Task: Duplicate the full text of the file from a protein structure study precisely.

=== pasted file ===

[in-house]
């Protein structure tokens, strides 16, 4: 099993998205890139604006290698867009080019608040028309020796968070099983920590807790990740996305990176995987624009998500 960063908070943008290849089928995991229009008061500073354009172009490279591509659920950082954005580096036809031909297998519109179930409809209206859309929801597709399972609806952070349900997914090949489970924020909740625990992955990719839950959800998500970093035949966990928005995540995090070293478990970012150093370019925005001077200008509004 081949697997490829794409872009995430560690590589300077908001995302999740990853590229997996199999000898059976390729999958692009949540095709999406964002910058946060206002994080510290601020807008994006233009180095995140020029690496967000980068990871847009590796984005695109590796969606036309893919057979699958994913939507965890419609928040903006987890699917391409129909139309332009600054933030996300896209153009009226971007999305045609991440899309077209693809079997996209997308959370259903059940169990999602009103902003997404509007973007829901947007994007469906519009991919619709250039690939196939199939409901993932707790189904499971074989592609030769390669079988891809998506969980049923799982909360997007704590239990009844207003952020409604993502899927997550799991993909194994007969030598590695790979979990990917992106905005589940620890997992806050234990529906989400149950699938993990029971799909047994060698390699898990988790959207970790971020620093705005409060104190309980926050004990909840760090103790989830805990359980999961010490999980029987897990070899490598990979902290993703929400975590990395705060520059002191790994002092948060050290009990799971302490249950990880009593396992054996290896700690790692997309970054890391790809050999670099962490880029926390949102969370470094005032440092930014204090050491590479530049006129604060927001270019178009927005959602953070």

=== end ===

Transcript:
[in-house]
């Protein structure tokens, strides 16, 4: 099993998205890139604006290698867009080019608040028309020796968070099983920590807790990740996305990176995987624009998500 960063908070943008290849089928995991229009008061500073354009172009490279591509659920950082954005580096036809031909297998519109179930409809209206859309929801597709399972609806952070349900997914090949489970924020909740625990992955990719839950959800998500970093035949966990928005995540995090070293478990970012150093370019925005001077200008509004 081949697997490829794409872009995430560690590589300077908001995302999740990853590229997996199999000898059976390729999958692009949540095709999406964002910058946060206002994080510290601020807008994006233009180095995140020029690496967000980068990871847009590796984005695109590796969606036309893919057979699958994913939507965890419609928040903006987890699917391409129909139309332009600054933030996300896209153009009226971007999305045609991440899309077209693809079997996209997308959370259903059940169990999602009103902003997404509007973007829901947007994007469906519009991919619709250039690939196939199939409901993932707790189904499971074989592609030769390669079988891809998506969980049923799982909360997007704590239990009844207003952020409604993502899927997550799991993909194994007969030598590695790979979990990917992106905005589940620890997992806050234990529906989400149950699938993990029971799909047994060698390699898990988790959207970790971020620093705005409060104190309980926050004990909840760090103790989830805990359980999961010490999980029987897990070899490598990979902290993703929400975590990395705060520059002191790994002092948060050290009990799971302490249950990880009593396992054996290896700690790692997309970054890391790809050999670099962490880029926390949102969370470094005032440092930014204090050491590479530049006129604060927001270019178009927005959602953070």